One approach has been to improve ocean governance frameworks, including through better use of existing international instruments (such as the United Nations Convention on Law of the Sea (UNCLOS) (Ocean Plastic Legal Initiative 2018). Alongside, there have proposals to integrate plastic pollution priorities into negotiations launched in 2017 for the protection of biodiversity in areas beyond national jurisdiction (BBNJ) (Tiller and Nyman 2018). Following the successful conclusion of negotiations on the 2019 ‘plastic waste amendments’ to the Basel Convention, work is now underway advance their effective implementation, explore options for further amendments, and to support work related to the Convention’s Plastic Waste Partnership and its work aimed at environmentally sound waste prevention and management. Alongside, governments and stakeholders are exploring options under the Stockholm Convention to eliminate or restrict the production and use of persistent organic pollutants used in plastics.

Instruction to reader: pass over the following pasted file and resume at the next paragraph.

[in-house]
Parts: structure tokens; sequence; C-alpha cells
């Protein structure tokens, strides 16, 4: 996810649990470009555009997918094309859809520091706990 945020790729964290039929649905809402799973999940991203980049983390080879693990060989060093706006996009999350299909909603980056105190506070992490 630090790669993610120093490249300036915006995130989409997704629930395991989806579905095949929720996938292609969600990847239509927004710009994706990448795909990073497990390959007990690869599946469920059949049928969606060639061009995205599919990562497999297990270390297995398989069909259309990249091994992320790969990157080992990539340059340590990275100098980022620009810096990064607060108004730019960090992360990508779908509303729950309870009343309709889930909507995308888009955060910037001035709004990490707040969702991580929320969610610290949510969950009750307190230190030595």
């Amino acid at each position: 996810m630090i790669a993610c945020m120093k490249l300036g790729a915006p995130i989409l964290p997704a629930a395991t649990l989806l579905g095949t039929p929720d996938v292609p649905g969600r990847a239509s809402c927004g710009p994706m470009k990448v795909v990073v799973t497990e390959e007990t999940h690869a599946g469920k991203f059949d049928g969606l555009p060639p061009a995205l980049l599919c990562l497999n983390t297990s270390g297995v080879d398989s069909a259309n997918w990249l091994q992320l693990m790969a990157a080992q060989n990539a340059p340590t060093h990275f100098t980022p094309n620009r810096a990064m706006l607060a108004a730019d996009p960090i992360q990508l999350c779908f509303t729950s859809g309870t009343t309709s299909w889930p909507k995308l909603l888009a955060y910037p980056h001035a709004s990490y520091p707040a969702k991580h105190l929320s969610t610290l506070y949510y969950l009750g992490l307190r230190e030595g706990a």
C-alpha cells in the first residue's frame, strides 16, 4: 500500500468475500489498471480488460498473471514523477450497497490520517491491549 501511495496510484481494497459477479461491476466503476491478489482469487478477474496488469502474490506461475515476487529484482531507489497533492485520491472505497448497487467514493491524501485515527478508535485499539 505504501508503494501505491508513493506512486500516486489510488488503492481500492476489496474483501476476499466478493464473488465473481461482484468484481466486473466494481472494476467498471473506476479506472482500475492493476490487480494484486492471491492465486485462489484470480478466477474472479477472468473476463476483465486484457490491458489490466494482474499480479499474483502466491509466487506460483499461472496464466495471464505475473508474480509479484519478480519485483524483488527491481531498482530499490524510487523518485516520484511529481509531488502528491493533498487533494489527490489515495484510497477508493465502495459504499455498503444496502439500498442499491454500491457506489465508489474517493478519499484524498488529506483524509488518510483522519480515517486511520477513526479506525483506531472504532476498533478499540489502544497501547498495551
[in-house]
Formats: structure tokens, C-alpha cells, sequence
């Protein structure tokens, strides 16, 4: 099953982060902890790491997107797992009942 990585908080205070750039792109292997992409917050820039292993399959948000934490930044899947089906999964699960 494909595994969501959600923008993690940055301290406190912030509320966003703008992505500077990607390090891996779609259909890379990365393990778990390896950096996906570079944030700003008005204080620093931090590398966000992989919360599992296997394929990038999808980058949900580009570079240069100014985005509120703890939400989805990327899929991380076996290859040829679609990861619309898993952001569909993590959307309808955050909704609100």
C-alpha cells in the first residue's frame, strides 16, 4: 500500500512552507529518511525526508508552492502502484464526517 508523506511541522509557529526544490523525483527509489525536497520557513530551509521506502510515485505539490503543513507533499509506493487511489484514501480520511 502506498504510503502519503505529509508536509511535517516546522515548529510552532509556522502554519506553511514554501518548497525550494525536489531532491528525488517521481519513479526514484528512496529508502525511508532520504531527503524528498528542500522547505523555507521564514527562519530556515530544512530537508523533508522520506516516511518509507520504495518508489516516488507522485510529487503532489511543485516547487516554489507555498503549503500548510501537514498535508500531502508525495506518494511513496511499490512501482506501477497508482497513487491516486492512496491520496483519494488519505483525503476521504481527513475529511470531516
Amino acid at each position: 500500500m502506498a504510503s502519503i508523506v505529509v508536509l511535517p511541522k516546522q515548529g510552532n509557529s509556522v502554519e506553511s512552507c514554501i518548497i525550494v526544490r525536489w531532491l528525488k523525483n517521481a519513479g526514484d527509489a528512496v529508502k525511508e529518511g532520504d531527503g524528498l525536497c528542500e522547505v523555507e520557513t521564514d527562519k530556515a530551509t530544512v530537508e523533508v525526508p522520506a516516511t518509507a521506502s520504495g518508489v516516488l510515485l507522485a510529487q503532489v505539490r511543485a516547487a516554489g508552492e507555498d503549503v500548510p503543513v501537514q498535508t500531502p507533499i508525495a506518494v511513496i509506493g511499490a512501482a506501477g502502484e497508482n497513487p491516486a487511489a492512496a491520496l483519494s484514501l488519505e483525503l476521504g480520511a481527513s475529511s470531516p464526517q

Meanwhile, there are growing calls from governments, civil society groups and a range of businesses for the launch of negotiations on a new global environmental agreement to tackle plastic pollution (Haward 2018; Simon and Schulte 2017; Raubenheimer and McIlgorm 2017, 2018; Raubenheimer and Urho 2020; RECIEL 2018; Tiller and Nyman 2018; Carlini and Kleine 2018; CIEL 2019, 2020; Simon et al. 2021; WWF et al. 2020). Despite the array of voluntary international initiatives and national efforts, proponents of a global treaty highlight significant gaps in national and regional legislation and commitments; the absence of global rules, standards and recommended practices for reducing plastic pollution, and the lack of global obligations to prevent plastic pollution as well as common reporting and monitoring requirements; and emphasize the need for greater international coordination, including commitments to relevant financial and technical support for states (WWF et al. 2020).